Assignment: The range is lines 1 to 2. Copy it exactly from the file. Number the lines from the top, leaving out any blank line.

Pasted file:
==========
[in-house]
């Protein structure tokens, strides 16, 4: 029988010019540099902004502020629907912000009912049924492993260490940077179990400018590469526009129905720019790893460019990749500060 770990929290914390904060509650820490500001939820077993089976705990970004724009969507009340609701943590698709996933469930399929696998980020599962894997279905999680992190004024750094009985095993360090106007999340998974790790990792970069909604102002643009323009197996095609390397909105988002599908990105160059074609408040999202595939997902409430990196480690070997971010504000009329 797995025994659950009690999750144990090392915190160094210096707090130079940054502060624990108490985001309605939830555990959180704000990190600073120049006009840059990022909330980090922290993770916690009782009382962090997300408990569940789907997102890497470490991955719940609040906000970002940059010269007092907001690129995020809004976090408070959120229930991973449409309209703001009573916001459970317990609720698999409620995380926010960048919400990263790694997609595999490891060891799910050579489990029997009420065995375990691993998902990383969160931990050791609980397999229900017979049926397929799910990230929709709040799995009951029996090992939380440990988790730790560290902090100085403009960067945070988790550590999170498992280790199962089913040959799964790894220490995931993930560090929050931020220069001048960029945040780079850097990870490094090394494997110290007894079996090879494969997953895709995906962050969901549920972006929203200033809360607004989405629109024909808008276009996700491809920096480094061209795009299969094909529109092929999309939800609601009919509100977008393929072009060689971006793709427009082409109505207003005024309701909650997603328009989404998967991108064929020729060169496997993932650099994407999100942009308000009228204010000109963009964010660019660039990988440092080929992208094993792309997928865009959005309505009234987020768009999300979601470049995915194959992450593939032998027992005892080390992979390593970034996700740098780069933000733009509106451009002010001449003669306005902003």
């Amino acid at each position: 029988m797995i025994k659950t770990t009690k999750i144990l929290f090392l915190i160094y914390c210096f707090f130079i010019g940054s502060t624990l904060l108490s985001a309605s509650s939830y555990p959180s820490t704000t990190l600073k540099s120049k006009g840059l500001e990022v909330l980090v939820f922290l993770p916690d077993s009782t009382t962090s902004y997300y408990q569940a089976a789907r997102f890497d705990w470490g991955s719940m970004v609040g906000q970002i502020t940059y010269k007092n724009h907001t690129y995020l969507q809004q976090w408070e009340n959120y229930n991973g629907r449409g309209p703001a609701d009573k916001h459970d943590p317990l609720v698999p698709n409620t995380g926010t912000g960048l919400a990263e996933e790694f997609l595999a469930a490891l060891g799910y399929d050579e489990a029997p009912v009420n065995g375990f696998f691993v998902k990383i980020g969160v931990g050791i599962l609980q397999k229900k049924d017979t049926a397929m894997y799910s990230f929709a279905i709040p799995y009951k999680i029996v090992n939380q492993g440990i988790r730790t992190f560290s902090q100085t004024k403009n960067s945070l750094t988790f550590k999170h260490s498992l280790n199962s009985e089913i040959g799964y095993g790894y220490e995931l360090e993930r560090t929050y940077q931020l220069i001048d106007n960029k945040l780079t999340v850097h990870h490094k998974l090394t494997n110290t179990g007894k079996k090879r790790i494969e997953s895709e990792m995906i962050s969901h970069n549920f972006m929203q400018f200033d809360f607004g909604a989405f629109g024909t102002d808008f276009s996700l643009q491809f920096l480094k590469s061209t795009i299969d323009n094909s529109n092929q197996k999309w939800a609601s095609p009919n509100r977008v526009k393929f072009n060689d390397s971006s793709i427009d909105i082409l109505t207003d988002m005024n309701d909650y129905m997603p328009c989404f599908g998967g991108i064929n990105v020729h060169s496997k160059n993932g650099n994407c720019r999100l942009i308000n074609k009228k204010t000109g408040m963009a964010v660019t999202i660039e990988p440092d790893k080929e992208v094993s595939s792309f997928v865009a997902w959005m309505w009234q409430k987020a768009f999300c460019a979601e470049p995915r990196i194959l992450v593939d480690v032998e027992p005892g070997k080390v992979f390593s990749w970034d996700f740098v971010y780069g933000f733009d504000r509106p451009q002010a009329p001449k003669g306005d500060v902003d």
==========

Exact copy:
[in-house]
């Protein structure tokens, strides 16, 4: 029988010019540099902004502020629907912000009912049924492993260490940077179990400018590469526009129905720019790893460019990749500060 770990929290914390904060509650820490500001939820077993089976705990970004724009969507009340609701943590698709996933469930399929696998980020599962894997279905999680992190004024750094009985095993360090106007999340998974790790990792970069909604102002643009323009197996095609390397909105988002599908990105160059074609408040999202595939997902409430990196480690070997971010504000009329 797995025994659950009690999750144990090392915190160094210096707090130079940054502060624990108490985001309605939830555990959180704000990190600073120049006009840059990022909330980090922290993770916690009782009382962090997300408990569940789907997102890497470490991955719940609040906000970002940059010269007092907001690129995020809004976090408070959120229930991973449409309209703001009573916001459970317990609720698999409620995380926010960048919400990263790694997609595999490891060891799910050579489990029997009420065995375990691993998902990383969160931990050791609980397999229900017979049926397929799910990230929709709040799995009951029996090992939380440990988790730790560290902090100085403009960067945070988790550590999170498992280790199962089913040959799964790894220490995931993930560090929050931020220069001048960029945040780079850097990870490094090394494997110290007894079996090879494969997953895709995906962050969901549920972006929203200033809360607004989405629109024909808008276009996700491809920096480094061209795009299969094909529109092929999309939800609601009919509100977008393929072009060689971006793709427009082409109505207003005024309701909650997603328009989404998967991108064929020729060169496997993932650099994407999100942009308000009228204010000109963009964010660019660039990988440092080929992208094993792309997928865009959005309505009234987020768009999300979601470049995915194959992450593939032998027992005892080390992979390593970034996700740098780069933000733009509106451009002010001449003669306005902003």